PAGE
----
(international music behind
Mark's office)
Saw another band or two (Pree?), and wandered around to the happy hour party at my friend Mark's law office.  Mark is friends with some guys from Dart Music International, so he had bands from Japan, Iran, Israel, and probably some other places playing at his office for a bunch of lawyers and confused international music fans (uh, is this really a law office?).  Amy made it to the party, and it was nice and chill.
Saturday I went shopping, and we took care of chores and stuff.  I took a longish bike ride in the afternoon.  I stopped off at Auditorium Shores and saw a bit of Spirit of Freedom Family Reunion.  They were playing at the Levon Helm tribute, and and they sounded pretty good.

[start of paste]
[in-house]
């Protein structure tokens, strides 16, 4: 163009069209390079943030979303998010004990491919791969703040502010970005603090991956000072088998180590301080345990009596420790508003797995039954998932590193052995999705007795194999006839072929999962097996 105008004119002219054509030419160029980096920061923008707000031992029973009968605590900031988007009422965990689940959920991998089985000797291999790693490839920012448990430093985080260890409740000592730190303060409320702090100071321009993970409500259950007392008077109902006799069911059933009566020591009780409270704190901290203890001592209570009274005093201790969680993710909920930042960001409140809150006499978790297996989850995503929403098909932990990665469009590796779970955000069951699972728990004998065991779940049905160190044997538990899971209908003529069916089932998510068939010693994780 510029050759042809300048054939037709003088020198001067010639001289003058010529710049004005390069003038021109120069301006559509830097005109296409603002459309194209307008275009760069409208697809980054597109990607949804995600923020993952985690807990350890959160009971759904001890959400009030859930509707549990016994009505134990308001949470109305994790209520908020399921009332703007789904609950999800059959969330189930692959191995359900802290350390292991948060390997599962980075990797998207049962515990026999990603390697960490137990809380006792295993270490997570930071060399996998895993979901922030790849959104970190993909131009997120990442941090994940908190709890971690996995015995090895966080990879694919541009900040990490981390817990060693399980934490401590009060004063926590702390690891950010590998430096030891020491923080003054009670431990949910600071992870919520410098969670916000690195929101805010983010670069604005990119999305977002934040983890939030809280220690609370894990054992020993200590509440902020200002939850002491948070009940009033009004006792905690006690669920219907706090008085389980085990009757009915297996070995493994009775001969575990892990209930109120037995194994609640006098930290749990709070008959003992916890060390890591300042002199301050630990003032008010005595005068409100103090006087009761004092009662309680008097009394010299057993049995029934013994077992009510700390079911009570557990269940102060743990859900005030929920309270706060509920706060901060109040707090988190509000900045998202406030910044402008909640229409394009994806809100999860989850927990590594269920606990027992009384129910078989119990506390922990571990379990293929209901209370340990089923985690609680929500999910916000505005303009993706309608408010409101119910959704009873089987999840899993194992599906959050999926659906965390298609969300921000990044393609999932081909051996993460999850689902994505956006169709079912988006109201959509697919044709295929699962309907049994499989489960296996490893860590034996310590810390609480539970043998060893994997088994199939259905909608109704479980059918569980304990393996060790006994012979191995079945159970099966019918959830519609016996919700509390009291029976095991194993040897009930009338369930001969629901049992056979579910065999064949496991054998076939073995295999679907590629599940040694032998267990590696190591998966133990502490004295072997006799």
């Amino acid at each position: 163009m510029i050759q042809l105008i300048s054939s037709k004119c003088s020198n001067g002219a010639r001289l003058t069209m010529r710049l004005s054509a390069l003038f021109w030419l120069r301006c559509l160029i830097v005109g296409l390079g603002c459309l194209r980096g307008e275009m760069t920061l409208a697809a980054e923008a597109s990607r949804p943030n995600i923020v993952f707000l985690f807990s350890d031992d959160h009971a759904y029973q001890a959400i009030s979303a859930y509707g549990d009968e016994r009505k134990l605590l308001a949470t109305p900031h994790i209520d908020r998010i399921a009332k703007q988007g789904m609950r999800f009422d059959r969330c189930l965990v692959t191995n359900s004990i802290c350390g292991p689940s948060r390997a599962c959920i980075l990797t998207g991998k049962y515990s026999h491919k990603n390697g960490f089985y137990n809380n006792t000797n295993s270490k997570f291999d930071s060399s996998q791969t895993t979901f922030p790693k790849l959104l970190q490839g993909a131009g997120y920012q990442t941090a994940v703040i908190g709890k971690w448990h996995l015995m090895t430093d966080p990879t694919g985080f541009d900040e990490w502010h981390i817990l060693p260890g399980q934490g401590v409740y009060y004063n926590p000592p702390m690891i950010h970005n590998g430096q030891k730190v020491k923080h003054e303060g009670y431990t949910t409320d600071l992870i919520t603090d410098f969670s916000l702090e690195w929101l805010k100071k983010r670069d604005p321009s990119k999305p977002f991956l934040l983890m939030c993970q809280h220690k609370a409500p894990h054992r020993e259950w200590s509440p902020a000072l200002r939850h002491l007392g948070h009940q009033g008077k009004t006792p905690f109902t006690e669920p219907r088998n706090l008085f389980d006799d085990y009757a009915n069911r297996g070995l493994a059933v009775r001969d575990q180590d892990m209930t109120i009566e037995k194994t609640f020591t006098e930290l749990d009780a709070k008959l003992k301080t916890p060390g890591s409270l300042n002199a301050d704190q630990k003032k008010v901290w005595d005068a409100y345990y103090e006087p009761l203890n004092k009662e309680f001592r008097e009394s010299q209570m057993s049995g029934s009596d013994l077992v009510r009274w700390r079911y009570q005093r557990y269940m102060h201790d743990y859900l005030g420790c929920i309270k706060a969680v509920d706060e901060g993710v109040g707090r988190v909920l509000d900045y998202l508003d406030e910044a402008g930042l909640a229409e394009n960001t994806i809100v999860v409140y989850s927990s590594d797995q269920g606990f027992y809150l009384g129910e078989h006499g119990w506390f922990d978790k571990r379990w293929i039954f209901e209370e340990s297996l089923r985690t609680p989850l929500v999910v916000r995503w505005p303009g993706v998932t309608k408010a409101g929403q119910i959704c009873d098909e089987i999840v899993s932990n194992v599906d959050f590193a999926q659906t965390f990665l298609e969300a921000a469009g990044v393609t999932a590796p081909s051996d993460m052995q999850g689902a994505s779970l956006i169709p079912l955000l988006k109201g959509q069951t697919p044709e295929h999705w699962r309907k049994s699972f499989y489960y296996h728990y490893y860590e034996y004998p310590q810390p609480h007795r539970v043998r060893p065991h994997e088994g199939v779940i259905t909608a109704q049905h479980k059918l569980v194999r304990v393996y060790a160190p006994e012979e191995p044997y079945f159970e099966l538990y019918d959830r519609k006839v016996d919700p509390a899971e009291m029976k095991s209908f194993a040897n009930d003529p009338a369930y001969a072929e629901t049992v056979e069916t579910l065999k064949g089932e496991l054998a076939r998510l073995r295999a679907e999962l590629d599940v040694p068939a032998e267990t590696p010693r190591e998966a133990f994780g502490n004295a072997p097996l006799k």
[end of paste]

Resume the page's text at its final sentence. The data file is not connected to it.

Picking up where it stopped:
(1000 miles and I wound up where I started!)
My bike ride on Saturday brought me up to 1,000 miles according to my bike computer.  It was kind of cool- I hit the magic number right as I came rolling back up to the house.
Maybe I'll post later about some new bike anecdotes now that I hit 1000.  If you're lucky. 

Saturday night we volunteered again at the church.  For some reason Milk Carton Kids were on the schedule.  They were pretty good.  People seem to really dig them.  Devendra Banhart played.  He wasn't very good.  Just singing some weak lyrics with gimmicky, weak vocals and mediocre electric guitar.  We had a friend there who listens to him a bit, and she said he usually plays much better stuff.  I don't know what was up with that.

(Sam has the better beard)